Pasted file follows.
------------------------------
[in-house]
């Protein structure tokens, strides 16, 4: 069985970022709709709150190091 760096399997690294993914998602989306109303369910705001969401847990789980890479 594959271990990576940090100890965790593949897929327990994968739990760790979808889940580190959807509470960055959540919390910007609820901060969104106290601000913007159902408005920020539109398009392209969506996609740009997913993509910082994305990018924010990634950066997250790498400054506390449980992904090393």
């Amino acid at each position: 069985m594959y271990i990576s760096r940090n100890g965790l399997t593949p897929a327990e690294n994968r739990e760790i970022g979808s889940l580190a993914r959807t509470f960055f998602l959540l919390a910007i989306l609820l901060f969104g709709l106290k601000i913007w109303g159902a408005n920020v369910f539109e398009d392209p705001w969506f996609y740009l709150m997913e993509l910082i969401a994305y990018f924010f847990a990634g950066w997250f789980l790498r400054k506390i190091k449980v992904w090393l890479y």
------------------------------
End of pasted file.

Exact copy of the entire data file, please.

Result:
[in-house]
């Protein structure tokens, strides 16, 4: 069985970022709709709150190091 760096399997690294993914998602989306109303369910705001969401847990789980890479 594959271990990576940090100890965790593949897929327990994968739990760790979808889940580190959807509470960055959540919390910007609820901060969104106290601000913007159902408005920020539109398009392209969506996609740009997913993509910082994305990018924010990634950066997250790498400054506390449980992904090393």
């Amino acid at each position: 069985m594959y271990i990576s760096r940090n100890g965790l399997t593949p897929a327990e690294n994968r739990e760790i970022g979808s889940l580190a993914r959807t509470f960055f998602l959540l919390a910007i989306l609820l901060f969104g709709l106290k601000i913007w109303g159902a408005n920020v369910f539109e398009d392209p705001w969506f996609y740009l709150m997913e993509l910082i969401a994305y990018f924010f847990a990634g950066w997250f789980l790498r400054k506390i190091k449980v992904w090393l890479y």